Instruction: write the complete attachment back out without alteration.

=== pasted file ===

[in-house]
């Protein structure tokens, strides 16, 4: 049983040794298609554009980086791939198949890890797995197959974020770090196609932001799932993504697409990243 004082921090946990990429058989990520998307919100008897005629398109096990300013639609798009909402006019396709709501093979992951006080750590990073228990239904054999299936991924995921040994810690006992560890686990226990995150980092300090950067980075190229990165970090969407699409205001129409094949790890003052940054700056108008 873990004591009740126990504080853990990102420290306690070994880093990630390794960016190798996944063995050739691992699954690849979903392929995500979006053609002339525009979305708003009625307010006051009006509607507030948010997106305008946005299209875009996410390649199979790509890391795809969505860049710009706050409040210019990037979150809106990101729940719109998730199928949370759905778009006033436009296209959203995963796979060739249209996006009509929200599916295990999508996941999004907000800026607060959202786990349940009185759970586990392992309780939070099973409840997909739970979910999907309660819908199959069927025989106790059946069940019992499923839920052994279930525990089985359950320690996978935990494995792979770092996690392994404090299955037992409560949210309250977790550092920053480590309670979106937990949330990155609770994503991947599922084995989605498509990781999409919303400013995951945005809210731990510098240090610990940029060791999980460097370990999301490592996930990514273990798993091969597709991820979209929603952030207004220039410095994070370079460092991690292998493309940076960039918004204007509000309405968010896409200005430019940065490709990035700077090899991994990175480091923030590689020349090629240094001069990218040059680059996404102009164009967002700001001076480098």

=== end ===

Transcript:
[in-house]
């Protein structure tokens, strides 16, 4: 049983040794298609554009980086791939198949890890797995197959974020770090196609932001799932993504697409990243 004082921090946990990429058989990520998307919100008897005629398109096990300013639609798009909402006019396709709501093979992951006080750590990073228990239904054999299936991924995921040994810690006992560890686990226990995150980092300090950067980075190229990165970090969407699409205001129409094949790890003052940054700056108008 873990004591009740126990504080853990990102420290306690070994880093990630390794960016190798996944063995050739691992699954690849979903392929995500979006053609002339525009979305708003009625307010006051009006509607507030948010997106305008946005299209875009996410390649199979790509890391795809969505860049710009706050409040210019990037979150809106990101729940719109998730199928949370759905778009006033436009296209959203995963796979060739249209996006009509929200599916295990999508996941999004907000800026607060959202786990349940009185759970586990392992309780939070099973409840997909739970979910999907309660819908199959069927025989106790059946069940019992499923839920052994279930525990089985359950320690996978935990494995792979770092996690392994404090299955037992409560949210309250977790550092920053480590309670979106937990949330990155609770994503991947599922084995989605498509990781999409919303400013995951945005809210731990510098240090610990940029060791999980460097370990999301490592996930990514273990798993091969597709991820979209929603952030207004220039410095994070370079460092991690292998493309940076960039918004204007509000309405968010896409200005430019940065490709990035700077090899991994990175480091923030590689020349090629240094001069990218040059680059996404102009164009967002700001001076480098």